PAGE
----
I’m sure I am forgetting something, but it wouldn’t be a speech meet if something screwy didn’t happen. The single most important thing to do is to make sure you have judges lined up. I’ve been to meets where the host didn’t realize the difficulty of not having enough judges, and you will have angry coaches if you have them judge every round. A good rule of thumb is to have at least 50. I especially recruit friendly supportive parents and area college age students. I find that some adults are scared of judging, but the 20-somethings are not. I have rules available and people able to talk judges through what events are like and what criteria they should be considering. Training ahead of time is beneficial if you can get judges to show up for it.
A newer consideration is reaching out to the speech community to have someone run an equity office for you. This can handle certain things for you such as rude competitors/judges or any kinds of harassment that could happen. When you are doing an event for teenagers and in this volatile political climate, you should not be blindsided that someone has a complaint about something that was said or done.
Finally, let me share some of the more interesting things that have happened at my meets, or at meets I’ve attended. I have had to call the police before because we had area teenagers who were not competitors refuse to leave. I checked with my administrators before doing it (via phone because I rarely have administrators at my meet), and I didn’t allow the person out of my sight while I dealt with the situation. Injuries and illness will happen, so finding a coach and then dealing with the medical issue is a necessity. If it is severe enough, you may have to call 911 for an ambulance. Meets will have issues causing them to fall behind, so do everything in your power to keep the tournament moving. If that means allowing extra kids to advance, then do it (as long as it’s not a formal meet like NSDA District or State contest). Check regularly with judges and coaches to make sure complaints are handled quickly and peacefully. If coaches are having a disagreement, try to serve as peacemaker or if too volatile, reach out to any area leadership that might be attending your meet. Make sure bus drivers are welcomed, and have area hotel numbers handy in case a driver pulls a no show (this happened at my meet once). Basically, be flexible, because what could happen will eventually happen. Having good people skills is a must in this profession.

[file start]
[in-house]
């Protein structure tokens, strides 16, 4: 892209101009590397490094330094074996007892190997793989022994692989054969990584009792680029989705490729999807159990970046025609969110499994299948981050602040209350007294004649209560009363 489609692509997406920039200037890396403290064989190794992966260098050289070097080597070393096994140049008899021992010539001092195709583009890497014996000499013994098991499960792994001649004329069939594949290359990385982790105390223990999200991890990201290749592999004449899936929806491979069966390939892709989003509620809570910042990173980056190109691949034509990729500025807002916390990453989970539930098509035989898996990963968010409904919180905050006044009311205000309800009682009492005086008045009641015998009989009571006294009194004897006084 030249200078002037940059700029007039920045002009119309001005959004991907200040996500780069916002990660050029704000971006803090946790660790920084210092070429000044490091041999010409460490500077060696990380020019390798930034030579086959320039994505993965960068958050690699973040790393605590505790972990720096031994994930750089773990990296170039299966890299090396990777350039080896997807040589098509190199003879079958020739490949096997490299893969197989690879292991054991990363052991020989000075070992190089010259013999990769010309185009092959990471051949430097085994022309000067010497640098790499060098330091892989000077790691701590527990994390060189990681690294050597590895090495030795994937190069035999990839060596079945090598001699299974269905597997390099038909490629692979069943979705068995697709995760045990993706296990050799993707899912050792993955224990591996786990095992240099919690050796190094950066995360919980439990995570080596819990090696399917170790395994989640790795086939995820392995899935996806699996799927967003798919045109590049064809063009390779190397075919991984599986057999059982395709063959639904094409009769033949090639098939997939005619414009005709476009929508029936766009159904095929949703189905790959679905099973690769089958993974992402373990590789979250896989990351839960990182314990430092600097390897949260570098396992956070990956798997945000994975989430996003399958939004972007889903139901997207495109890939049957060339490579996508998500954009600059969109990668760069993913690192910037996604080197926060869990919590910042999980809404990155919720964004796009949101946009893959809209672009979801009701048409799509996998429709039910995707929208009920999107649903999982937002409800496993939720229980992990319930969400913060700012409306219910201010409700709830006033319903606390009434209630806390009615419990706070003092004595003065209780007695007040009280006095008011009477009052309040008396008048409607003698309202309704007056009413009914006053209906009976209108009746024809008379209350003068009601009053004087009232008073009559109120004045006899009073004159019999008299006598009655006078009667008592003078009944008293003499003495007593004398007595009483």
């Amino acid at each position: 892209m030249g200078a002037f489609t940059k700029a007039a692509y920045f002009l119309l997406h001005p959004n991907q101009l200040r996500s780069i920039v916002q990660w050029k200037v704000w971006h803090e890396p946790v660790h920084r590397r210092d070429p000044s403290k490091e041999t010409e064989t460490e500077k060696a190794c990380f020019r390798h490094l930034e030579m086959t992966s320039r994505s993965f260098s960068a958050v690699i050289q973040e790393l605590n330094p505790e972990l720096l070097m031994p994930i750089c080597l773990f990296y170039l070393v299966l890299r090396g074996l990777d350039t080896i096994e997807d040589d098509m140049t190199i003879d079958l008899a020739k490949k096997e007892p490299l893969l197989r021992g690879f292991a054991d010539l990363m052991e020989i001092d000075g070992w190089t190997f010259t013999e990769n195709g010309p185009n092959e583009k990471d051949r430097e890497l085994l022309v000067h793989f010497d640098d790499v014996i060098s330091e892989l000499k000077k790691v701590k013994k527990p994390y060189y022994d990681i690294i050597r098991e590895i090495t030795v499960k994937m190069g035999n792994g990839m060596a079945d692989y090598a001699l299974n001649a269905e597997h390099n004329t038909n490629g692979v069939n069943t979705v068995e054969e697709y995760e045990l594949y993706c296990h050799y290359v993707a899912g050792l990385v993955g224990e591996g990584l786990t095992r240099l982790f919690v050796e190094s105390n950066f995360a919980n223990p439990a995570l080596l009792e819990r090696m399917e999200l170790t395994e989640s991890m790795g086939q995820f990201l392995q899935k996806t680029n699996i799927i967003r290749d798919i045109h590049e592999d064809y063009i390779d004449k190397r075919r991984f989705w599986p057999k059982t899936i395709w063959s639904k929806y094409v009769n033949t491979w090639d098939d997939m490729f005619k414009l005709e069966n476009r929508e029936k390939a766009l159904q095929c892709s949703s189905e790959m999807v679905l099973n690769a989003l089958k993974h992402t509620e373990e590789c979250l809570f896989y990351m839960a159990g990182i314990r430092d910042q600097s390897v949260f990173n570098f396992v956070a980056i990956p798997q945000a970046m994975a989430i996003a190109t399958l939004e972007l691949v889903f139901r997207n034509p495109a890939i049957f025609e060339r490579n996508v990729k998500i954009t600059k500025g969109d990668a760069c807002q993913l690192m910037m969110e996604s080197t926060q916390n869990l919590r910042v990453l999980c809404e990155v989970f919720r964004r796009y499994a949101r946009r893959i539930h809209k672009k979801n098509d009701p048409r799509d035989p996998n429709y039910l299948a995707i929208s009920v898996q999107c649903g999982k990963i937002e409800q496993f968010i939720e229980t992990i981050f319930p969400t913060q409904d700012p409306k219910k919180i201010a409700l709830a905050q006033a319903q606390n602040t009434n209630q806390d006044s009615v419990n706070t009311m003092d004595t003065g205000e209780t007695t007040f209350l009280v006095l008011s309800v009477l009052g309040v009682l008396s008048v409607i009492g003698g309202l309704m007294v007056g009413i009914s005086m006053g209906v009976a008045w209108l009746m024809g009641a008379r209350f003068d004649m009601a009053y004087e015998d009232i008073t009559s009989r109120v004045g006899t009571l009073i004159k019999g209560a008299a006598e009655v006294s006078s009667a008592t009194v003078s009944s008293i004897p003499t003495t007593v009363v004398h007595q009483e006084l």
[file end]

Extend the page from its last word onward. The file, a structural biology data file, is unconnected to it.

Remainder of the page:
I hope this series has helped you have a better understanding of what it takes to host. It is vital for meets to be held, and speech is one of the most difficult meets to hold. If I can offer any additional advice, please let me know!
If you have any questions or topics you would like explored, please email me at firstname.lastname@example.org.
Thanks for reading, and good luck!
Worland High School
Biography: Rick Dorn is a two diamond coach who has been teaching some kind of speech or theatre since 1992. He has been named Wyoming 3A Coach of the Year twice and has coached numerous students to national competition.
Check out the 2022 November Wyoming Speech and Debate Newsletter: